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Friday, June 17, 2005

GuruNet's Answers.com versus Wikipedia and widgets (GRU)

In his keynote address to the Apple Worldwide Developers Conference, CEO Steve Jobs highlighted the availability of new "widgets", small programs that provide easy-to-use functionality on the desktop.

One of his favorites? A widget that allows the user to search Wikipedia by keyword and delivers the results to the user's desktop.

Quick comments:

  • Can't be good for GuruNet (ticker: GRU) which uses Wikipedia content for its Answers.com service. It's now easier for Apple users to search Wikipedia directly than to use Answers.com.
  • Wikipedia is rapidly becoming the best available general reference source due to the quality and volume of its user-generated content. It's hard to see how GuruNet, which doesn't own the content accessed by Answers.com, can compete with ever-improving user interfaces for Wikipedia.

GRU chart below.
Big_45

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Posted by David Jackson on June 17, 2005 at 12:26 PM in Sub-sector: Content, Sub-sector: Search, ticker: GRU | Permalink

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Comments

I like your blog, but I've got to disagree with you on a couple of points here.

Two observations:

a) Answers.com is not simply a front-end to Wikipedia--answers.com provides data from over 100 other sources as well.

b) If answers.com finds no match for my query, it automatically gives me a Google-powered result, which Wikipedia doesn't do.

To me, the two above items are strong reasons to use answers.com, rather than Wikipedia (or Google) as my default search engine.

Compare Wikipedia and Answers.com results on these searches to see what I mean:
"thoracoscopy", "867-5309", "internetstockblog"

Finally, I disagree that it's now easier for Apple users to search Wikipedia directly than to use Answers.com.

I use Firefox on a Mac myself, and I use answers.com as my default search engine in the upper right-hand corner. For me, typing search strings there is easier than going to the Dashboard, locating a widget, and then typing a search string there. (Also, I think GuruNet could rather easily produce a similar Dashboard widget if necessary).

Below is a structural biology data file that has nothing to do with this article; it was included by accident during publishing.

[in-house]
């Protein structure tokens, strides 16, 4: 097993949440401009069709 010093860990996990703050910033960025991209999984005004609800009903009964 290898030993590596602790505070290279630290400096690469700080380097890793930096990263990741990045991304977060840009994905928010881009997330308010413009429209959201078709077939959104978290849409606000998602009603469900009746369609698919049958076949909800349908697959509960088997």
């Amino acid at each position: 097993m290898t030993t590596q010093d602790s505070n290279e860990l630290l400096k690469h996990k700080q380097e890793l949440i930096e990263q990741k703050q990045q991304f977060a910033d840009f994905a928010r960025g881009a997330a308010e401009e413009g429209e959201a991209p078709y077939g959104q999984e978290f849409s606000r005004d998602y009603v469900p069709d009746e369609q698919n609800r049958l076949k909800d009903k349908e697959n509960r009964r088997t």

Posted by: Tom Nelson | June 17, 2005 03:58 PM

Tom,
That's a thoughtful and interesting comment. Thank you.
David

Posted by: David Jackson | June 17, 2005 04:10 PM

Tom,
Further thoughts on your comment:

1) Wikipedia is rapidly growing into an all-encompasssing reference source. As it continues to improve, Answers.com's strategy of integrating content from multiple sources will be less of an advantage. For that reason, Wikipedia poses a serious threat to Answers.com.

2) I agree with your point about the convenience of in-browser searching, and have made exactly that point with respect to Microsoft being a threat to Google. But the point here is that new front-ends to Wikipedia will emerge which will get ever more convenient. People will be able to search Wikipedia easily. Since Answers.com is a content aggregator plus a front-end, that also poses a threat to Answers.com.

Posted by: David Jackson | June 20, 2005 09:15 AM

David,

It sounds like we may agree that Answers.com currently leads Wikipedia in both areas (Answers.com has both better content and a better front end). I agree that Wikipedia may close the gap in the future. However, as long as Answers.com uses Wikipedia, I don't see how Wikipedia alone can provide better content than Wikipedia + 100 or more other data sources.

I don't see this as a "winner-take-all" situation--I personally believe that both Answers.com and Wikipedia may thrive in the next few years. (Not only Coke is a winner in the soft-drink business; of course there's money in Pepsi, Dr Pepper and other brands as well). At a $100M market cap, Gurunet doesn't have to capture and hold 100% of the market to do well from here; I think they can easily justify that valuation as a small niche player.

Tom

Posted by: Tom Nelson | June 20, 2005 11:06 AM

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